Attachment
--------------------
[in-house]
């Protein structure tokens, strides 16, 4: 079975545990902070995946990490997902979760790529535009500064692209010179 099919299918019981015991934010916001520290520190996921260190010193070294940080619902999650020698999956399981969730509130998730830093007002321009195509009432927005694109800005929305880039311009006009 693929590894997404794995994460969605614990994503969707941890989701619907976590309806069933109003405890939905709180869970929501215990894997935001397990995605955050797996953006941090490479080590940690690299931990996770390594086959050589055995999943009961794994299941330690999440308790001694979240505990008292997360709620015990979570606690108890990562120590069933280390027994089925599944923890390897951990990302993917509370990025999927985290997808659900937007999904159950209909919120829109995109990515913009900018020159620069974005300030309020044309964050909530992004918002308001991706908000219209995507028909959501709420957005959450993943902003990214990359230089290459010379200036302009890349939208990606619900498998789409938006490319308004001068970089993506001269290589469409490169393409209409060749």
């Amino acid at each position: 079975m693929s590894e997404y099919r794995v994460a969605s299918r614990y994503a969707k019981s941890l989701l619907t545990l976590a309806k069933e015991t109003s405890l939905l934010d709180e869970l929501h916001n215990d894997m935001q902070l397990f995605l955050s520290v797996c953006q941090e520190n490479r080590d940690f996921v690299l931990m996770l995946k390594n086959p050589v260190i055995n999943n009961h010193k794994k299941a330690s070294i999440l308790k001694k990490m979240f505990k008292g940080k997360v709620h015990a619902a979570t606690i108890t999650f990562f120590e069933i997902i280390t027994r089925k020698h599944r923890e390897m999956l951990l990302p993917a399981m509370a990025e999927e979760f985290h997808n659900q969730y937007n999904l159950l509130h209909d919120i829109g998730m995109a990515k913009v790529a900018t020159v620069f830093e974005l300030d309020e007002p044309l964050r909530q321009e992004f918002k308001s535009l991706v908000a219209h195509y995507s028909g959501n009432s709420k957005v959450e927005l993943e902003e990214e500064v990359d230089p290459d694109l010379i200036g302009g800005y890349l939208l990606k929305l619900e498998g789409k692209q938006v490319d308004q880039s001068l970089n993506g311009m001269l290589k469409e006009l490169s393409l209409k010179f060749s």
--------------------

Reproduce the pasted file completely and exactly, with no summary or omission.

[in-house]
């Protein structure tokens, strides 16, 4: 079975545990902070995946990490997902979760790529535009500064692209010179 099919299918019981015991934010916001520290520190996921260190010193070294940080619902999650020698999956399981969730509130998730830093007002321009195509009432927005694109800005929305880039311009006009 693929590894997404794995994460969605614990994503969707941890989701619907976590309806069933109003405890939905709180869970929501215990894997935001397990995605955050797996953006941090490479080590940690690299931990996770390594086959050589055995999943009961794994299941330690999440308790001694979240505990008292997360709620015990979570606690108890990562120590069933280390027994089925599944923890390897951990990302993917509370990025999927985290997808659900937007999904159950209909919120829109995109990515913009900018020159620069974005300030309020044309964050909530992004918002308001991706908000219209995507028909959501709420957005959450993943902003990214990359230089290459010379200036302009890349939208990606619900498998789409938006490319308004001068970089993506001269290589469409490169393409209409060749």
């Amino acid at each position: 079975m693929s590894e997404y099919r794995v994460a969605s299918r614990y994503a969707k019981s941890l989701l619907t545990l976590a309806k069933e015991t109003s405890l939905l934010d709180e869970l929501h916001n215990d894997m935001q902070l397990f995605l955050s520290v797996c953006q941090e520190n490479r080590d940690f996921v690299l931990m996770l995946k390594n086959p050589v260190i055995n999943n009961h010193k794994k299941a330690s070294i999440l308790k001694k990490m979240f505990k008292g940080k997360v709620h015990a619902a979570t606690i108890t999650f990562f120590e069933i997902i280390t027994r089925k020698h599944r923890e390897m999956l951990l990302p993917a399981m509370a990025e999927e979760f985290h997808n659900q969730y937007n999904l159950l509130h209909d919120i829109g998730m995109a990515k913009v790529a900018t020159v620069f830093e974005l300030d309020e007002p044309l964050r909530q321009e992004f918002k308001s535009l991706v908000a219209h195509y995507s028909g959501n009432s709420k957005v959450e927005l993943e902003e990214e500064v990359d230089p290459d694109l010379i200036g302009g800005y890349l939208l990606k929305l619900e498998g789409k692209q938006v490319d308004q880039s001068l970089n993506g311009m001269l290589k469409e006009l490169s393409l209409k010179f060749s």